Track Your Energy.

What are the things, throughout your days, that give you energy? What are the things that deplete your energy?

Pay attention. Write them down. I recommend making a good old fashioned T-Chart with a list of “+” and “-” and adding to this list throughout your days.

Do this exercise at work.

  • When do you feel engaged and energized?

  • What are the projects you feel excited to work on?

  • Which types of conversations energize you?

  • And, on the flip side, when do you feel that you’re drained or depleted?

  • Which projects or tasks do you dread tackling?

Write them all down on your list.

Do this exercise at home.

  • What are you doing when you feel totally energized at home or around the house? Are you working in the garage or tackling a craft project or cooking?

  • What are you doing when you feel depleted or drained at home?

Put all of these things on the list.

Do this process for a week or two and notice, without judging, what emerges. Are there any trends or patterns? Or perhaps any surprises?

This process is not only helpful for informing your passions and purpose, but also for making small tweaks that make everyday life more easeful and joyful. I’ve made several small but game changing tweaks to my everyday workflows and rhythms as a result of my findings from this process.

Go Back In Time.

Think back to when you were young.

  • What did you love to do when you were little?

  • What types of games did you play?

  • What were your favorite types of toys to play with?

  • What did you want to be when you grew up?

Think back to high school and college.

  • When were you happiest?

  • What activities were you part of?

  • When were you having the most fun?

  • When did you feel most engaged in what you were doing?

  • When did you feel the most fulfilled?

Make a list of everything that comes to mind. Dig up some old photos and notice what you were doing.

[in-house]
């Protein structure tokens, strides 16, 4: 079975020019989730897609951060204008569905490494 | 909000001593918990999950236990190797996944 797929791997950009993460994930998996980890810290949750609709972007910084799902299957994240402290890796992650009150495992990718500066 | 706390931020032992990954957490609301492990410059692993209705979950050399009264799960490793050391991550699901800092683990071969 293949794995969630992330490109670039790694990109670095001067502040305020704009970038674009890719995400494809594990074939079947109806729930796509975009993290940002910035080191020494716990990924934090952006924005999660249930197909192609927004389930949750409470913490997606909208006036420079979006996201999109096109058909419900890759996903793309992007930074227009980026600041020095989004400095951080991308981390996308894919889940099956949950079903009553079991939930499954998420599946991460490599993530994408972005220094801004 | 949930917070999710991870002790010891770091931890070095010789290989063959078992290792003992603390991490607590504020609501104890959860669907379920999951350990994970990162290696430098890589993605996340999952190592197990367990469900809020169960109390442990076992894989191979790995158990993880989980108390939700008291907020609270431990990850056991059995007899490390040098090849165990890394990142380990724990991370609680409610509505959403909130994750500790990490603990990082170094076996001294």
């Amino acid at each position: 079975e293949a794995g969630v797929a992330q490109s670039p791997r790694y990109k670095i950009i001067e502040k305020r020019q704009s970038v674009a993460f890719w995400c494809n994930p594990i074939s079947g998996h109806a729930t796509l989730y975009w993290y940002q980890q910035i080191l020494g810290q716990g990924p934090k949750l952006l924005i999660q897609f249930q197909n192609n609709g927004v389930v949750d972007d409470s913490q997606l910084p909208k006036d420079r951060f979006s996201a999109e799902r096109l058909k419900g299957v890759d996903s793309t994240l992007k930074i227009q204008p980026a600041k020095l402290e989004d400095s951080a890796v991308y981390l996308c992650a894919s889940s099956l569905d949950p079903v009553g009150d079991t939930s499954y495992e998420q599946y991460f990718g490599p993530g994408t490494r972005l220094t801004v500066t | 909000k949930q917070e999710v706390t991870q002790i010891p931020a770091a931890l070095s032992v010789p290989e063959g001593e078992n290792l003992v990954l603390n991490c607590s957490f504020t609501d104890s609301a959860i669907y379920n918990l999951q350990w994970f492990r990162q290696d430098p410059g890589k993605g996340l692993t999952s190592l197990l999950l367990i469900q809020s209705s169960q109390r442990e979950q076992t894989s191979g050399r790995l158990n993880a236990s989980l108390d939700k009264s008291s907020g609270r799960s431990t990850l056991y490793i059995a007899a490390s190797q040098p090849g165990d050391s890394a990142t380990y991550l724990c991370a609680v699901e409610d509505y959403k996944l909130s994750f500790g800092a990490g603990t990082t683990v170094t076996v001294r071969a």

For most of us, there is at least some thread that relates to our passion and purpose. In my case, for example, I played school almost every day. I had an entire school set-up in my basement: blackboard, overhead projector (the old school kind with the plastic sheets and the wipe-off markers - yes, I was that into playing school), chairs, and supplies. All through high school and college I taught water aerobics to adults and swimming lessons and Spanish for kids. I absolutely loved the process of teaching and learning.

While for a long time I thought all of this meant that I wanted to be a teacher within our school systems, I realized in my adult life that I wanted to create spaces of learning and self discovery and transformation and personal growth - for adults - which is exactly what I’m doing today. Putting these pieces together was not an overnight realization - it came after much reflection, lots of additional education, and plenty of time in the corporate world doing something entirely different.

Do Stuff.

Perhaps most importantly, to discover our passion, we need to do stuff that we are passionate about. To uncover our purpose, we need to take purposeful action.

Generally speaking, we will not discover our purpose solely by sitting at home reading books about purpose. We will not uncover our passion solely by reading inspirational quotes about passion, even if they are written in perfect calligraphy (you know the ones I’m talking about).

Rather, we will discover our purpose and our passion by taking action, with purpose and with passion.

Sign up for a class. Take the workshop. Reach out to that person you worked with 10 years ago who is now doing something super interesting and reconnect. Subscribe to the industry magazine. Volunteer with an organization that sparks your interest.

Try stuff. Dabble. Tinker. Allow yourself to be curious, and unattached to the outcome.

Do stuff just for fun.

In Summary.

To discover our purpose, we need to take purposeful action. Purposeful action does not need to mean quitting your job on a whim and moving into a Westfalia van for the next 3 years (though it certainly could if you feel called to do so) or going on a year-long spirit quest in Bali (though it certainly could if you feel called to do so). Purposeful action can mean making a list; starting your day with intention; paying attention to your curiosities; doing things that bring you joy; and noticing what you discover along the way.